The leaders of a nearby church wanted to encourage members' use of spiritual gifts. They devised a ministry catalog and interest survey. They held a ministry fair, where some members proudly and publicly turned in their surveys. But this fanfare was both the beginning and the end of the church's attempt to call out its members' gifts.
Why? The church failed to build a foundation through vision casting. As a result, less than 10 percent of the congregation turned in interest surveys, and the leftover catalogs ended up in the church's basement. The leaders didn't understand that speed kills. Developing an equipping church, where members really identify and use their gifts, takes time. That's one of the key messages in Sue Mallory's new book, The Equipping Church (Zondervan, 2001).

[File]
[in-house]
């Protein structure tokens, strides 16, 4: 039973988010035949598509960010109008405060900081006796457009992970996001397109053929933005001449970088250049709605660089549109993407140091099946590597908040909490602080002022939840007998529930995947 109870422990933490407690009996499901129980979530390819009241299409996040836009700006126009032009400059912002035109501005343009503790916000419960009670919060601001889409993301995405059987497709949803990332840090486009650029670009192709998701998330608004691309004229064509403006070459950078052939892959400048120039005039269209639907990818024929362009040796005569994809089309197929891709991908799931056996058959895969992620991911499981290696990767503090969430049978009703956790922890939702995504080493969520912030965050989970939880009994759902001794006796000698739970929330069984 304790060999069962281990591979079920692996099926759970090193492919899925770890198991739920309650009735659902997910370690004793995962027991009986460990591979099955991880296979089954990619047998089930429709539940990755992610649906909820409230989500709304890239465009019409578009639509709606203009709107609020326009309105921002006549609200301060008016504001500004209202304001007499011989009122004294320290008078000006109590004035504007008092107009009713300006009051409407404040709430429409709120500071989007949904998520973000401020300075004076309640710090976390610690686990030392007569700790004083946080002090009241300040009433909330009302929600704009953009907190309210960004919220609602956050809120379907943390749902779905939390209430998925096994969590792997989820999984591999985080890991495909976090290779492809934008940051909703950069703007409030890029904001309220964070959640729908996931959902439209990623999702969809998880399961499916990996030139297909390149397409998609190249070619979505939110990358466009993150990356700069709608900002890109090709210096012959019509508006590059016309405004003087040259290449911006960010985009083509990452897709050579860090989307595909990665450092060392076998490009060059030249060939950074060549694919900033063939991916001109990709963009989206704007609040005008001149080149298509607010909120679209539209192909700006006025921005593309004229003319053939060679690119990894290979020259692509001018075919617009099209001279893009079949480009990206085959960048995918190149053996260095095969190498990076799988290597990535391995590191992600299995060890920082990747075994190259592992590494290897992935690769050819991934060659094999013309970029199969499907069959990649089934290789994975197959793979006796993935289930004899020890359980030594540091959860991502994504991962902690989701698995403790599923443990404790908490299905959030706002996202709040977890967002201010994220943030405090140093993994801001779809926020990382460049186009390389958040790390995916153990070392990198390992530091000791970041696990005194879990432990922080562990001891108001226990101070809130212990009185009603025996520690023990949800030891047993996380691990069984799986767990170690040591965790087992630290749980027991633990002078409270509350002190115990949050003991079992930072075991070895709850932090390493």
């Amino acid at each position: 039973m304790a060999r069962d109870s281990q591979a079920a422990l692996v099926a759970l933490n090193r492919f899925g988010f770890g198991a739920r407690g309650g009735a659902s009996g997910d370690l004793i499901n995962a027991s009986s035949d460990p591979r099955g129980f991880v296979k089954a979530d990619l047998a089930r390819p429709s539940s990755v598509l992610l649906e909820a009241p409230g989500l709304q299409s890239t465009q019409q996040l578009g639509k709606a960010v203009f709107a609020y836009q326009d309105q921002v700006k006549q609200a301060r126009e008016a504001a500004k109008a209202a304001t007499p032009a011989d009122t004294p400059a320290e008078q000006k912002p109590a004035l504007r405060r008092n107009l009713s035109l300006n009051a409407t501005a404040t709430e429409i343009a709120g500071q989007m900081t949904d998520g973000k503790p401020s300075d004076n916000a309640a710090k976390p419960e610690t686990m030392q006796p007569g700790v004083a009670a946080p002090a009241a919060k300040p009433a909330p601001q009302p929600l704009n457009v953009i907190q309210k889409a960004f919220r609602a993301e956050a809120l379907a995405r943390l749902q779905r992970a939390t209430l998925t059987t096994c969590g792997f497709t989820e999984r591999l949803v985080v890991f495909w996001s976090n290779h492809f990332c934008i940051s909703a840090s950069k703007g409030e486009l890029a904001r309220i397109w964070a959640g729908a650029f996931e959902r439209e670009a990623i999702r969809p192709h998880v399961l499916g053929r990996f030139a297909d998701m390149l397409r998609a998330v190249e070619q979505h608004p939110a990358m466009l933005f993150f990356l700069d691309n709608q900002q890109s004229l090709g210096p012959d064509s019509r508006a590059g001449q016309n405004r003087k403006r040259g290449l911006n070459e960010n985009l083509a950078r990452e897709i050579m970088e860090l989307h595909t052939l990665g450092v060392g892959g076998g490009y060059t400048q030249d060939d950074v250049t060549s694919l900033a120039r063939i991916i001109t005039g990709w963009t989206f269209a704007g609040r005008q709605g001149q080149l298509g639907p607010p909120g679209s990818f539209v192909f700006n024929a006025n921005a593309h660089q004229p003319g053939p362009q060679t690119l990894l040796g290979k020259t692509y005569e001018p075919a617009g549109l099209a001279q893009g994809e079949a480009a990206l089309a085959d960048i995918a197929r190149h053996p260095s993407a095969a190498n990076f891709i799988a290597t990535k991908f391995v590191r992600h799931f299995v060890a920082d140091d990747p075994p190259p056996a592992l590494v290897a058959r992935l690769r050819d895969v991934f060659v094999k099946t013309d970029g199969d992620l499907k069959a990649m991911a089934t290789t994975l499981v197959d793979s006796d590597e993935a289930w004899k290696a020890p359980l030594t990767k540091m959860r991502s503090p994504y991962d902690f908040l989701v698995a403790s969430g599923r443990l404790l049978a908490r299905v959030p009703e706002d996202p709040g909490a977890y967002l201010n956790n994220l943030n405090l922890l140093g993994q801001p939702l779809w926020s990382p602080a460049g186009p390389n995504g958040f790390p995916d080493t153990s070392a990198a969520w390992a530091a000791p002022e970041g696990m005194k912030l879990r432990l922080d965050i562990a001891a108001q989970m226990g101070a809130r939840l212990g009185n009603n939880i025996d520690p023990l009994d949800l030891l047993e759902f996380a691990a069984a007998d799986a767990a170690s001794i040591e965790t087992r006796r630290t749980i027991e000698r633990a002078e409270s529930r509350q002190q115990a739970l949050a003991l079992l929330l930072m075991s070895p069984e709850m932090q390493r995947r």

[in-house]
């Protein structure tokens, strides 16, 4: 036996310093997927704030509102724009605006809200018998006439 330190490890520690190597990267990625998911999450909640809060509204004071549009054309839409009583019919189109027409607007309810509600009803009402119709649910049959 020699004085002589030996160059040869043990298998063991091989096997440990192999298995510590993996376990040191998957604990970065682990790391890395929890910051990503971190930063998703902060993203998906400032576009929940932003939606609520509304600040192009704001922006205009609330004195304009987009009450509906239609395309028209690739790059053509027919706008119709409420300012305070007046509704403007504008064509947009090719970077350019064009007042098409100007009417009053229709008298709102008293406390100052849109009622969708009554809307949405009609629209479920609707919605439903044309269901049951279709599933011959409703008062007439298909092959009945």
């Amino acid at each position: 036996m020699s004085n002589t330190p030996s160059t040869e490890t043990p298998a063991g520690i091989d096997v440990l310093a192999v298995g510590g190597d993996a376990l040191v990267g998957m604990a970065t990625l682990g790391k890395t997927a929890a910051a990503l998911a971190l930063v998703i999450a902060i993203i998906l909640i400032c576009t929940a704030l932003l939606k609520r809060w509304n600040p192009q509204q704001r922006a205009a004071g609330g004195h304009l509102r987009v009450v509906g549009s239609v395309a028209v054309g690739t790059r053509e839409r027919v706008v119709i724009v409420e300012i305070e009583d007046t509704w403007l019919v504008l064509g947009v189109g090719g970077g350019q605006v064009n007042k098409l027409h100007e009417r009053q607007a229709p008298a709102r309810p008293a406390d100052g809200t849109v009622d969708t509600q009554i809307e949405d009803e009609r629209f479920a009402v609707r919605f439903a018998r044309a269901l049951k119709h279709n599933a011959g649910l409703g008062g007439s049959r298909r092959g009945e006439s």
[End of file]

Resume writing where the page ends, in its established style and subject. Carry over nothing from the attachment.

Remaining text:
Mallory is the executive director of the Leadership Training Network and the former director of lay ministry at Brentwood Presbyterian Church in Los Angeles. Her book offers principles from her experience to make ...1